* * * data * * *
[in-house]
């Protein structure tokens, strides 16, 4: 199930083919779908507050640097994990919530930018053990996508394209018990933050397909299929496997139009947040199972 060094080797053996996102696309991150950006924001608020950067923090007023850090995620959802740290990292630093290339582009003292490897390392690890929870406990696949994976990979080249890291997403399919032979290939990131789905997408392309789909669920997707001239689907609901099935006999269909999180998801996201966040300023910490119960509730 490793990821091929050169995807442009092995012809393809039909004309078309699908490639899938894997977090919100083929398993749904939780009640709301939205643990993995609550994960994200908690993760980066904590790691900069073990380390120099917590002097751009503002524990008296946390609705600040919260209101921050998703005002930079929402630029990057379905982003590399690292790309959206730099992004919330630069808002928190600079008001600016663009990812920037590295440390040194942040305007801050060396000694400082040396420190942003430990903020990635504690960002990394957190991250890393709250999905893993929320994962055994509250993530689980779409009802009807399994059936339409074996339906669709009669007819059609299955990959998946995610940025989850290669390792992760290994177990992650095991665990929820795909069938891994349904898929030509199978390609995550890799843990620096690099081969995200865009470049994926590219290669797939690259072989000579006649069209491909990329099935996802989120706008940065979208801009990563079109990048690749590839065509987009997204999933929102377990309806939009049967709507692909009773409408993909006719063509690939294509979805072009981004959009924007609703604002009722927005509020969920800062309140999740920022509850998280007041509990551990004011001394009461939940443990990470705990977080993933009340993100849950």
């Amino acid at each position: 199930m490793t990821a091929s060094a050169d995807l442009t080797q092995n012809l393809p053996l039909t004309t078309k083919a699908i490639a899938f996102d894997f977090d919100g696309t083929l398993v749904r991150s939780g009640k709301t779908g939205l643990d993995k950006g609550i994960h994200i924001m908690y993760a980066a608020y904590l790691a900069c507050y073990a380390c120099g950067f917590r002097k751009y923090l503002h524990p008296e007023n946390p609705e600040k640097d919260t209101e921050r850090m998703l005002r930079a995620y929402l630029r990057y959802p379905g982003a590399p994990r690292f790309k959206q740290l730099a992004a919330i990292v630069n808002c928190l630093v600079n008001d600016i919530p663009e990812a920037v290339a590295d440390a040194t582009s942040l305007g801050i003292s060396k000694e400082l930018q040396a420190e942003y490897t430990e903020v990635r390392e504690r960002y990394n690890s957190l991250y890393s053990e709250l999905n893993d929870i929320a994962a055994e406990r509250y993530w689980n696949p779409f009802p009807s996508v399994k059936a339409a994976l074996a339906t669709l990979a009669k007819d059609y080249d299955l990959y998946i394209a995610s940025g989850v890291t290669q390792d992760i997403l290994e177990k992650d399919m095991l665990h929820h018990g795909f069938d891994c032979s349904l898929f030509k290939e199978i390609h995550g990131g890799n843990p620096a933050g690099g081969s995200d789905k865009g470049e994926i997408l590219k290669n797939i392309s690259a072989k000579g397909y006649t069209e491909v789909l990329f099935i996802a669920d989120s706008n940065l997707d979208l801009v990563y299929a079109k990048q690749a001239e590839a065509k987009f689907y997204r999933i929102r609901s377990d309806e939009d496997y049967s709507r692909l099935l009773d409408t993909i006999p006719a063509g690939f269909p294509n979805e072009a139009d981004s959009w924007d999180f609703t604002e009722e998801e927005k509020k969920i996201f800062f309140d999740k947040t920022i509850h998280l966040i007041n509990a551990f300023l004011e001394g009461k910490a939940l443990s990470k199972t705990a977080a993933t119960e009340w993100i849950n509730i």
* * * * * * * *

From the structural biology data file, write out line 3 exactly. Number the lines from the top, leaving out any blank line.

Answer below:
């Amino acid at each position: 199930m490793t990821a091929s060094a050169d995807l442009t080797q092995n012809l393809p053996l039909t004309t078309k083919a699908i490639a899938f996102d894997f977090d919100g696309t083929l398993v749904r991150s939780g009640k709301t779908g939205l643990d993995k950006g609550i994960h994200i924001m908690y993760a980066a608020y904590l790691a900069c507050y073990a380390c120099g950067f917590r002097k751009y923090l503002h524990p008296e007023n946390p609705e600040k640097d919260t209101e921050r850090m998703l005002r930079a995620y929402l630029r990057y959802p379905g982003a590399p994990r690292f790309k959206q740290l730099a992004a919330i990292v630069n808002c928190l630093v600079n008001d600016i919530p663009e990812a920037v290339a590295d440390a040194t582009s942040l305007g801050i003292s060396k000694e400082l930018q040396a420190e942003y490897t430990e903020v990635r390392e504690r960002y990394n690890s957190l991250y890393s053990e709250l999905n893993d929870i929320a994962a055994e406990r509250y993530w689980n696949p779409f009802p009807s996508v399994k059936a339409a994976l074996a339906t669709l990979a009669k007819d059609y080249d299955l990959y998946i394209a995610s940025g989850v890291t290669q390792d992760i997403l290994e177990k992650d399919m095991l665990h929820h018990g795909f069938d891994c032979s349904l898929f030509k290939e199978i390609h995550g990131g890799n843990p620096a933050g690099g081969s995200d789905k865009g470049e994926i997408l590219k290669n797939i392309s690259a072989k000579g397909y006649t069209e491909v789909l990329f099935i996802a669920d989120s706008n940065l997707d979208l801009v990563y299929a079109k990048q690749a001239e590839a065509k987009f689907y997204r999933i929102r609901s377990d309806e939009d496997y049967s709507r692909l099935l009773d409408t993909i006999p006719a063509g690939f269909p294509n979805e072009a139009d981004s959009w924007d999180f609703t604002e009722e998801e927005k509020k969920i996201f800062f309140d999740k947040t920022i509850h998280l966040i007041n509990a551990f300023l004011e001394g009461k910490a939940l443990s990470k199972t705990a977080a993933t119960e009340w993100i849950n509730i």